COVID19 and crisis management
With key successes under her belt, the future looked bright for Angela Qu and procurement at Lufthansa at the beginning of 2020, with Qu and her team well on their way to another 30% saving increase compared to 2019. Qu was about to launch a supplier innovation campaign that would see Lufthansa work closely with its suppliers to redefine and reinvigorate the relationship model and to drive innovation and sustainability. Alas, 2020 saw the world gripped by the COVID-19 pandemic and companies have been forced to act fast in order to mitigate the impact as best as possible.
“It was a unique situation for me and my team,” affirms Qu. “Without much warning in advance, in early March the Group’s cash inflow suddenly dropped by 90%. This was a challenging time for my team and me. First of all, we were worried about the health and safety for ourselves and our loved ones. We also had to keep a functioning supply chain for on-going operations, such as Lufthansa Cargo who flew masks and medical equipment around the clock, and also the many rescue flights which the Lufthansa Group performed for our home countries. The most challenging part has been the 3rd pillar: sustain cash within our company in order to weather the storm.”
Looking back to the last few months, Qu speaks of the importance of acting fast, calmly, and professionally, particularly when dealing with supplier relationships. As Qu says, “the value of procurement has been particularly effective in knowing when to aggressively conserve cash to meet internal liquidity goals, and when to protect and support the most fragile parts of the supply chain in these turbulent times. Whatever we do has to be within the legal framework and based on mutual agreement with our service providers and suppliers”. Lufthansa Group has taken corporate responsibility especially seriously during this challenging time. A special approval process was established for small and mid-size enterprises, or private owned companies in urgent need, so that they received their payments on time.
In mid-July Lufthansa group received state-aid support. The procurement team has played a key role to mitigate insolvency risk. “It was essential to have a high degree of transparency,” she says. “It was important to look at all purchasing requisites and identify what is in the pipeline, and cancel purchase orders on time. We also lowered down the threshold of approval so that every external spend request went through a special controlling approval process. We worked extremely hard to ensure that our buyers were equipped to communicate the complexity of what was happening and to communicate with our suppliers in an open and transparent way. “I am grateful for those corporation partners and suppliers who have supported us with special contributions and prolonged payment terms during the past months. Those who demonstrated great willingness to support and collaborate with us in the difficult times will remain our strategic partners for the future,” says Qu.
Procurement has transformed significantly at Lufthansa, and the crisis has meant further transformation is afoot. As the pandemic continued, so did the impact on business continuity and Lufthansa had to look at its plans for the future – both long-term and short. Initial successes were crucial, but it was time for Qu and her teams to differentiate what crisis mode was and what the next phase was going to be. “We are okay, we managed our crisis well, but now we have to move into the next stage, which is the ReNew phase,” says Qu.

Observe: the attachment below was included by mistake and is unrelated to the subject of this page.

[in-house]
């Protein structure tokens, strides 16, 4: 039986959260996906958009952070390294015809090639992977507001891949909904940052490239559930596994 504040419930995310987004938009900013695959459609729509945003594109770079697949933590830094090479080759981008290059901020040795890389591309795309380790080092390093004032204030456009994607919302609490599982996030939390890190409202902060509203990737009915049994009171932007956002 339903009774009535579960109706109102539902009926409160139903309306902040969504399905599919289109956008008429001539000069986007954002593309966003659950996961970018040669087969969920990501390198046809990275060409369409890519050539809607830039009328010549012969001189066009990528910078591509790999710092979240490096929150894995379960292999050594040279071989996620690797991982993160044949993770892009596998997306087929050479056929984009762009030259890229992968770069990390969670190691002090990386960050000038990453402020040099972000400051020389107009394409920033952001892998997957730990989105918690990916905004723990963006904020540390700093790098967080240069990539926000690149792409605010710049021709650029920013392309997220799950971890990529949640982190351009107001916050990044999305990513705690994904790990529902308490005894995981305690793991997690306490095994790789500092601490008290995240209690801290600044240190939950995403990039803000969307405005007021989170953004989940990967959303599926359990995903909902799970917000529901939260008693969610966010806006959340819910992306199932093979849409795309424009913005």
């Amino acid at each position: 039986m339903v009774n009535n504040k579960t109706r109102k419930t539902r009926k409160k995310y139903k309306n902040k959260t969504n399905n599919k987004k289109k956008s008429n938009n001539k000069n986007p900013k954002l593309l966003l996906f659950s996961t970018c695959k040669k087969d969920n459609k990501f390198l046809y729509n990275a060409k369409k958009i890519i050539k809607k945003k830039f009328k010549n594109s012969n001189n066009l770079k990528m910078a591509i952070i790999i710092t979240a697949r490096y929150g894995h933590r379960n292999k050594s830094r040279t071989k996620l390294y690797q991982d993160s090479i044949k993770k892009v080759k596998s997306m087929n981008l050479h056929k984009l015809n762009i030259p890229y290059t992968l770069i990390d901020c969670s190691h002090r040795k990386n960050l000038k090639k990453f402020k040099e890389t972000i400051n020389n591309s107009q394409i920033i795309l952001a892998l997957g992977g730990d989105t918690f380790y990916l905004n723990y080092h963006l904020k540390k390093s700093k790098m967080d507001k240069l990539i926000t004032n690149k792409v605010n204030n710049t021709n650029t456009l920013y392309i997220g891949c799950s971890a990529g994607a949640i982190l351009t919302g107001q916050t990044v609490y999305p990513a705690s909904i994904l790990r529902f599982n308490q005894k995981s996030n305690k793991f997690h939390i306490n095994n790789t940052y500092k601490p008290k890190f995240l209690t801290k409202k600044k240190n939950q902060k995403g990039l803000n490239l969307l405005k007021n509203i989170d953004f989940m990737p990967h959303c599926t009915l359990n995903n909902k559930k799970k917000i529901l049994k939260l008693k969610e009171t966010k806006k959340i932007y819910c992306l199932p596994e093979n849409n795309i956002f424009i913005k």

Facing the current challenges across the aviation industry, procurement teams in the Lufthansa Group are focusing on three topics: ensuring smooth operations; maintaining competitive cost base; and generating profits for each flight. Throughout the crisis time, Qu notes that she and her teams are changing their role from the traditional cost-cutting role into a true enabler of business. “We have to enable smooth operations, in a fast-changing environment, The flight plan is not stable, and we need to have a high degree of flexibility in our supply chain planning and commercial agreements. We have to ensure our cost base becomes even more competitive. We are looking at how we leave out complexity and how we as procurement can be true enablers to our internal partners. We need to help our requesting departments, which have very limited budgets to get the services and products they need.”
Qu reflects that the COVID-19 crisis has not been a distraction from those initial goals set in 2019, but instead has been a catalyzer and an accelerator. Whereas ‘Procurement as an Enabler’ was a key focus prior to 2020, it now becomes THE focus moving forward. “It will go hand in hand with our strategic business partnering,” she adds. “This will be our key focus in the near future and I believe we can truly enable the organization to grow again as we navigate and move beyond this crisis.
What makes a successful procurement organization?
Prior to COVID and indeed throughout, Qu and her team have achieved an incredible amount of success. Is there a secret to this success, a silver bullet that could guarantee success both now and in the future? Unfortunately, there is not, but Qu is keen to highlight there are things we can all do to ensure that whatever path we take, the road ahead remains a step in the right direction. “Procurement managers need to understand the company’s overall strategies and top priorities; we must align procurement strategy accordingly to support the business. Going forward, we must remain flexible, fast and responsive towards market changes, including better analytics skills, stronger forecasting visibilities on cash management and informed decision making which are the keys to achieving success. Ultimately, it all starts with proper communication towards our own team, our internal stakeholders and our supplier base. That will forever be crucial to being a true enabler and delivering true value to the business.”